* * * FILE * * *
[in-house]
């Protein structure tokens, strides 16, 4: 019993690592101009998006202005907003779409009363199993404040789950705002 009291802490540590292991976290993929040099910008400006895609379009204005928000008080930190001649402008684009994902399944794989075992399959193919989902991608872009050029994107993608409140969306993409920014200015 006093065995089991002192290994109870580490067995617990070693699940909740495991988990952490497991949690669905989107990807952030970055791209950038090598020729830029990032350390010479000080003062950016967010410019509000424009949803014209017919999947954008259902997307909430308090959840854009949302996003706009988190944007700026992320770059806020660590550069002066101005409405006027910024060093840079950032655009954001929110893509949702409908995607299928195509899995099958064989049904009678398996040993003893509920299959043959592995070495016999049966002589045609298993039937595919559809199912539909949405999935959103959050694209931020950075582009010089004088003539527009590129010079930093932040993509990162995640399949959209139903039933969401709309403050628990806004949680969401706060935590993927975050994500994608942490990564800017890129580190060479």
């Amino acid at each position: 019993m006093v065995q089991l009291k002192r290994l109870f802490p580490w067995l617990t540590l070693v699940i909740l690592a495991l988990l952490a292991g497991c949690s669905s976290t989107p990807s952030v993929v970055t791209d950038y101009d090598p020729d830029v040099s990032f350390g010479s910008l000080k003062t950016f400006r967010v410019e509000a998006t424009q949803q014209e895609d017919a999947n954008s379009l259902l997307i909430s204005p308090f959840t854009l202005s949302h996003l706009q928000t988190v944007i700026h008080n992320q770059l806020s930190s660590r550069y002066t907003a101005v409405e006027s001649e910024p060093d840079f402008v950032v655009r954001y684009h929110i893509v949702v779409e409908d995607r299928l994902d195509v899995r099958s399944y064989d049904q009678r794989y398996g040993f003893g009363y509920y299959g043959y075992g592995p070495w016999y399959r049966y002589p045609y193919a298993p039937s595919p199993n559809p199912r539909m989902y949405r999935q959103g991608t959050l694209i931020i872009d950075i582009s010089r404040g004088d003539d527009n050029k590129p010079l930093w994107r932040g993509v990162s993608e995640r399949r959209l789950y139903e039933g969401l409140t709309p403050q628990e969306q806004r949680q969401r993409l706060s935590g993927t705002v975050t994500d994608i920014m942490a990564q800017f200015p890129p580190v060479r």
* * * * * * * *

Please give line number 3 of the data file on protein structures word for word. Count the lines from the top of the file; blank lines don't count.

């Amino acid at each position: 019993m006093v065995q089991l009291k002192r290994l109870f802490p580490w067995l617990t540590l070693v699940i909740l690592a495991l988990l952490a292991g497991c949690s669905s976290t989107p990807s952030v993929v970055t791209d950038y101009d090598p020729d830029v040099s990032f350390g010479s910008l000080k003062t950016f400006r967010v410019e509000a998006t424009q949803q014209e895609d017919a999947n954008s379009l259902l997307i909430s204005p308090f959840t854009l202005s949302h996003l706009q928000t988190v944007i700026h008080n992320q770059l806020s930190s660590r550069y002066t907003a101005v409405e006027s001649e910024p060093d840079f402008v950032v655009r954001y684009h929110i893509v949702v779409e409908d995607r299928l994902d195509v899995r099958s399944y064989d049904q009678r794989y398996g040993f003893g009363y509920y299959g043959y075992g592995p070495w016999y399959r049966y002589p045609y193919a298993p039937s595919p199993n559809p199912r539909m989902y949405r999935q959103g991608t959050l694209i931020i872009d950075i582009s010089r404040g004088d003539d527009n050029k590129p010079l930093w994107r932040g993509v990162s993608e995640r399949r959209l789950y139903e039933g969401l409140t709309p403050q628990e969306q806004r949680q969401r993409l706060s935590g993927t705002v975050t994500d994608i920014m942490a990564q800017f200015p890129p580190v060479r």